“I don’t read Doonesbury. He glorifies drugs.”
—Former White House Press Secretary Marlin Fitzwater
Welcome to the age of pivots. Two centuries after the Founding Fathers signed off on happiness, Zonker Harris and nephew Zipper pull up stakes and head west in hot pursuit. The dream? Setting up a major grow facility outside Boulder, Colorado, and becoming bajillionaire producers of “artisanal” marijuana. For Zonk, it’s the crowning reset of a career that’s ranged from babysitting to waiting tables. For Walden-grad Zip, it’s a way to confront $600,000 in student loans.
Elsewhere in Free Agent America, newlyweds Alex and Toggle are struggling. Twins Eli and Danny show up during their mother’s MIT graduation, but a bad economy dries up lab grants, compelling the newly minted PhD to seek employment as a barista. Meanwhile, eternally blocked writer Jeff Redfern struggles to keep the Red Rascal legend-in-his-own-mind franchise alive, while aging music icon Jimmy T. endures by adapting to his industry’s new normal: “I can make music on my schedule and release it directly to the fans.”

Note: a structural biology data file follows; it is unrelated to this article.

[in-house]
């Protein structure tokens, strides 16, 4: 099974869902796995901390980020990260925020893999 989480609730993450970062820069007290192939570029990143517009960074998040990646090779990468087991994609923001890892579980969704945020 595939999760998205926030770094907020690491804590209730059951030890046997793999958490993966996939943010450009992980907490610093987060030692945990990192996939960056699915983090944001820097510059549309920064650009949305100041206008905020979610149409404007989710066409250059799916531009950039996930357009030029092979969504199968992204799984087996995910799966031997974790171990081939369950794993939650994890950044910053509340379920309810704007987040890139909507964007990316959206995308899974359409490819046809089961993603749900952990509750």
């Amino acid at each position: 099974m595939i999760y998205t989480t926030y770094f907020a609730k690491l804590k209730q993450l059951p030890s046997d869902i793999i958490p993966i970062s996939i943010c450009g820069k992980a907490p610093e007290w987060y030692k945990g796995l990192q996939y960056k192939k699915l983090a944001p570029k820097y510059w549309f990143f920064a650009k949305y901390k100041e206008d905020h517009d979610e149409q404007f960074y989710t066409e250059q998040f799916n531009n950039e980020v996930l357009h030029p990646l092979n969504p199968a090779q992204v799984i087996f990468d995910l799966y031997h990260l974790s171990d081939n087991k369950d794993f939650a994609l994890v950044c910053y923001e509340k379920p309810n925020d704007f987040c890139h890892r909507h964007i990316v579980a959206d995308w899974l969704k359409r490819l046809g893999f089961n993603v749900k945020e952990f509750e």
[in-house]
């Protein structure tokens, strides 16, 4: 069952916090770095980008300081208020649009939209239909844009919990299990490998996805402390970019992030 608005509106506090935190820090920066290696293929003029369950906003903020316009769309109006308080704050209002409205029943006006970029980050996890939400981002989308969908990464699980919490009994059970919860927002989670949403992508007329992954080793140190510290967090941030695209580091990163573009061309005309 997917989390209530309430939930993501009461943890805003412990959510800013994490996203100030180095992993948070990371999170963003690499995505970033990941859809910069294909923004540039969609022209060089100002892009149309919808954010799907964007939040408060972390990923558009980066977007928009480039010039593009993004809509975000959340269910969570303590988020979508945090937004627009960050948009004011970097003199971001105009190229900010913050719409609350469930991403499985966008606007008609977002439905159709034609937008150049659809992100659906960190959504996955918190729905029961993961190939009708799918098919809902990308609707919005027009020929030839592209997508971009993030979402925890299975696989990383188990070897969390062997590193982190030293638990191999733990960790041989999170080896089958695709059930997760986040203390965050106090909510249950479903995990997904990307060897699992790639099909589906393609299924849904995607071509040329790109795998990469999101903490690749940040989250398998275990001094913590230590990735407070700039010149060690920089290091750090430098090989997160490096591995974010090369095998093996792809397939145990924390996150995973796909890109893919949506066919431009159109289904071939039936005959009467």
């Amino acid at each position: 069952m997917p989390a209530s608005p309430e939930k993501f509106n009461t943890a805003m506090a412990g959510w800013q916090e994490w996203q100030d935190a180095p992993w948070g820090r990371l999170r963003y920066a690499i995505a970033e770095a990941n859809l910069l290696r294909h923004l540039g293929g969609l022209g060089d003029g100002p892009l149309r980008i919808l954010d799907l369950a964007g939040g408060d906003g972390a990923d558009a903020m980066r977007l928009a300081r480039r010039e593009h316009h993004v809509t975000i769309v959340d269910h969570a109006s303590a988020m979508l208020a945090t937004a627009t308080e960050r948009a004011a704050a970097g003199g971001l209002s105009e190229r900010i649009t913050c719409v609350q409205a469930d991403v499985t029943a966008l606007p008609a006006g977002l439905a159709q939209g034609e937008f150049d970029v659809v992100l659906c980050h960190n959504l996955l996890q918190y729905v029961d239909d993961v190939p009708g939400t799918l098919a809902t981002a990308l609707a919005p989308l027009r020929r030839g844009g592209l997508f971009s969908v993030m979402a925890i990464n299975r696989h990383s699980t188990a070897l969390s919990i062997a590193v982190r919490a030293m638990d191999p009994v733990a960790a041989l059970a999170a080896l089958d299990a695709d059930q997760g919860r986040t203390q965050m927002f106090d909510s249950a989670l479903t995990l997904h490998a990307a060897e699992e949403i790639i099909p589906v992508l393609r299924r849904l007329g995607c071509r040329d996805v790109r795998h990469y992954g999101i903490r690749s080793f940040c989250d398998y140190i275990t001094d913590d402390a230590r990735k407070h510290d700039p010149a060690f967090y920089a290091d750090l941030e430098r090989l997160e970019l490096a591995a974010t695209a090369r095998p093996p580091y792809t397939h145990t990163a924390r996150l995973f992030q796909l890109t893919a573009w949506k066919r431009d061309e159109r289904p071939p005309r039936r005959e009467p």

He’s living in his car.
G.B. Trudeau’s Doonesbury is now in its fifth decade, and has chronicled American life through eight presidents, four generational cohorts, and innumerable paradigm shifts. His political sitcom Alpha House, starring John Goodman, is available on DVD and by streaming from Amazon Prime.
For the record, Trudeau always inhaled back in the day. As President Obama once explained, “That was the point.”